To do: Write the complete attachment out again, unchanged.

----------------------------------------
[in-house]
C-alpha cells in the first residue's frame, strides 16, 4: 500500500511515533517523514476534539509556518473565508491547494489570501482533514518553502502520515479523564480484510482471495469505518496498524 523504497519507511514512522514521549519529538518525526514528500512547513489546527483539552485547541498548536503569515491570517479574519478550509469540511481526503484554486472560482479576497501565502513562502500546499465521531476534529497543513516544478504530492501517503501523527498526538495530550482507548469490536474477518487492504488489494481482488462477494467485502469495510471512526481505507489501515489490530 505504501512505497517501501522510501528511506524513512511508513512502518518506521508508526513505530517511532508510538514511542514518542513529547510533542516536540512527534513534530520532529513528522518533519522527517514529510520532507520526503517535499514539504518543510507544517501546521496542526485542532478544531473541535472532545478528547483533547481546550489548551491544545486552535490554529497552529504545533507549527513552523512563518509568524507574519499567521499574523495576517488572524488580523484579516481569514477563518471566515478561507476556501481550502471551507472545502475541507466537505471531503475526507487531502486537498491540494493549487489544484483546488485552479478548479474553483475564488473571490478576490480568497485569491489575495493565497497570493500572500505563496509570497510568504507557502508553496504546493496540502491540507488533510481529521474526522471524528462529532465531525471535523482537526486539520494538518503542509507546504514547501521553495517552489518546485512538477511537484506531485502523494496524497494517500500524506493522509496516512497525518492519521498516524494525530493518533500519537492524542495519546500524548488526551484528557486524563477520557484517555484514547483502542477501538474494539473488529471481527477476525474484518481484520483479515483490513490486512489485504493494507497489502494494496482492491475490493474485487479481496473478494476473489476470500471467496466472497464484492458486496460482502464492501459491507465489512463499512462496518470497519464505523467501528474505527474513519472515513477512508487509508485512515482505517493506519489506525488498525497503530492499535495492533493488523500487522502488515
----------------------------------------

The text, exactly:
[in-house]
C-alpha cells in the first residue's frame, strides 16, 4: 500500500511515533517523514476534539509556518473565508491547494489570501482533514518553502502520515479523564480484510482471495469505518496498524 523504497519507511514512522514521549519529538518525526514528500512547513489546527483539552485547541498548536503569515491570517479574519478550509469540511481526503484554486472560482479576497501565502513562502500546499465521531476534529497543513516544478504530492501517503501523527498526538495530550482507548469490536474477518487492504488489494481482488462477494467485502469495510471512526481505507489501515489490530 505504501512505497517501501522510501528511506524513512511508513512502518518506521508508526513505530517511532508510538514511542514518542513529547510533542516536540512527534513534530520532529513528522518533519522527517514529510520532507520526503517535499514539504518543510507544517501546521496542526485542532478544531473541535472532545478528547483533547481546550489548551491544545486552535490554529497552529504545533507549527513552523512563518509568524507574519499567521499574523495576517488572524488580523484579516481569514477563518471566515478561507476556501481550502471551507472545502475541507466537505471531503475526507487531502486537498491540494493549487489544484483546488485552479478548479474553483475564488473571490478576490480568497485569491489575495493565497497570493500572500505563496509570497510568504507557502508553496504546493496540502491540507488533510481529521474526522471524528462529532465531525471535523482537526486539520494538518503542509507546504514547501521553495517552489518546485512538477511537484506531485502523494496524497494517500500524506493522509496516512497525518492519521498516524494525530493518533500519537492524542495519546500524548488526551484528557486524563477520557484517555484514547483502542477501538474494539473488529471481527477476525474484518481484520483479515483490513490486512489485504493494507497489502494494496482492491475490493474485487479481496473478494476473489476470500471467496466472497464484492458486496460482502464492501459491507465489512463499512462496518470497519464505523467501528474505527474513519472515513477512508487509508485512515482505517493506519489506525488498525497503530492499535495492533493488523500487522502488515